4. 4.

    History of tumour diagnosed in the 3 years before entering the study, except for topical and healed pathologies that do not need further treatment (e.g. non-melanoma skin carcinomas, superficial bladder carcinomas, or in situ carcinoma of the breast or cervix)

  5. 5.

    Psychological, family, or social conditions which may negatively affect the treatment and follow-up protocol

  6. 6.

    Poor general condition (ECOG > 2)

  7. 7.

    Impaired cardiac function (history of congestive heart failure or FE < 40%). Clinically significant cardiovascular disease: cerebral vascular accident/stroke (< 6 months prior to enrolment), unstable angina, congestive heart failure (New York Heart Association Classification Class > II), or serious uncontrolled cardiac arrhythmia requiring medication

  8. 8.

    Impaired renal function (creatinine > 1.5 upper limit of normal or creatinine clearance < 60 mL/min)

  9. 9.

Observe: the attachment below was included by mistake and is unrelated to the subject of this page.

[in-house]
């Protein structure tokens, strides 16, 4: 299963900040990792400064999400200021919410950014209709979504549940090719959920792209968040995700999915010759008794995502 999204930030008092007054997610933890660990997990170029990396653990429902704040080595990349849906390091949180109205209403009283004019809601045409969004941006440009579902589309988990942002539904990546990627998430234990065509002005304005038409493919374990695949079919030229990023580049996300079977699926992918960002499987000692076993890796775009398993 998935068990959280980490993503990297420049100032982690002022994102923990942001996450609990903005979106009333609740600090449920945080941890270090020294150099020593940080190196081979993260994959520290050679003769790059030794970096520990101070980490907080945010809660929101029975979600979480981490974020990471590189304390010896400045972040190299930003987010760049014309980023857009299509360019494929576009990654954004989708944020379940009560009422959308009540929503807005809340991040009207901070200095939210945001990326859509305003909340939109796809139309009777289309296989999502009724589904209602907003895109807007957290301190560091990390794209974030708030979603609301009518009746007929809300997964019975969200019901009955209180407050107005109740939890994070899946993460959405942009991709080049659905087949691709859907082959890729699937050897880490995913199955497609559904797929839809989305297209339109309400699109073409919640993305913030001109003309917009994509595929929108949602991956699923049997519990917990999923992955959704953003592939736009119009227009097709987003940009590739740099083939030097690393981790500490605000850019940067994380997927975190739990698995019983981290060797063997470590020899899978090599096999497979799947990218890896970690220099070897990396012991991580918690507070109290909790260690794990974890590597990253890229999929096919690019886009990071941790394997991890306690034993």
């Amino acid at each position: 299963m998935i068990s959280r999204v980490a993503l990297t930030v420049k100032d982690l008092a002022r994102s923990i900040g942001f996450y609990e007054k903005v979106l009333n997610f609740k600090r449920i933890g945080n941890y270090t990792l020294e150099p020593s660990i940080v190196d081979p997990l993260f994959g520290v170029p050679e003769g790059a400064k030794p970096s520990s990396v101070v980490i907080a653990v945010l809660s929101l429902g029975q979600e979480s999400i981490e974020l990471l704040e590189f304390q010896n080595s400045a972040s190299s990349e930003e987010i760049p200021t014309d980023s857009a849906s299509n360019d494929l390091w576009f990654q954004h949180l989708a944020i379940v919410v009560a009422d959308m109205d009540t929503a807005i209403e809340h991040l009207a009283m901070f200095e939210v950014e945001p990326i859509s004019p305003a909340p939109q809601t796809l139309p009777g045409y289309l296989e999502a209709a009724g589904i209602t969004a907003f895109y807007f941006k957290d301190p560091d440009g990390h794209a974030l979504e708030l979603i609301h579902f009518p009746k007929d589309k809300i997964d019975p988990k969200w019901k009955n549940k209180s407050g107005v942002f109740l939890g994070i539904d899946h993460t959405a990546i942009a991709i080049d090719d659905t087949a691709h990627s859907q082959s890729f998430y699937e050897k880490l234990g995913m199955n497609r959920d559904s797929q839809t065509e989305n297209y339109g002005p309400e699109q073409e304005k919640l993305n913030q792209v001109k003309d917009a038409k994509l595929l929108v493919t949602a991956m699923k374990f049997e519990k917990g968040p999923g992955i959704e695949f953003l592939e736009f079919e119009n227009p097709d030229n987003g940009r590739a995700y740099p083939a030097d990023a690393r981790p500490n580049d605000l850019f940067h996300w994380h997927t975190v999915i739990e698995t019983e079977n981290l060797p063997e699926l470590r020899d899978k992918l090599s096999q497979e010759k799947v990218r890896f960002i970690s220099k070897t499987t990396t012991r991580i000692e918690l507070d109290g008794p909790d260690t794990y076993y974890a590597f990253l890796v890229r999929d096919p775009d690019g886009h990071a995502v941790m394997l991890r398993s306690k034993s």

Impaired hepatic function (AST, ALT > 2.5 upper limit of normal, bilirubin > 1.5 upper limit of normal)

  10. 10.

    Impaired haematopoietic function (leucocytes < 4000/mm3, neutrophils < 1500/mm3, platelets < 100,000/mm.3)

  11. 11.

    Impaired pulmonary function (presence of COPD or other pulmonary restrictive conditions with FEV1 < 50% or DLCO < 40% of normal age value)

  12. 12.

    History or presence of other disease, metabolic dysfunction, or clinical laboratory finding giving reasonable suspicion of a disease or condition that contraindicates the use of HIPEC or chemotherapy or patient at high risk from treatment complications

  13. 13.


  14. 14.

    Krukenberg tumour

  15. 15.

    Refusal to join the study


Patients will be randomized no more than 24 h before surgery if total resection of the tumour is intended, and a stratification procedure based on centre and neoadjuvant chemotherapy will be used. Patients will be randomized in a 1:1 ratio. The randomization lists were prepared by the study statistician using the SAS system (version 9.4).

Treatment regimen

Patients assigned to arm A will receive prophylactic surgery and HIPEC CO2 with cisplatin and mitomycin in addition to primary tumour resection. Patients randomized to standard surgery (arm B) will be operated to clinical practice, without HIPEC CO2.

During surgery, surgeons will assess the presence of peritoneal carcinomatosis, and if it is found, patients randomized to arm A will not receive HIPEC and will be operated to surgery according to clinical practice.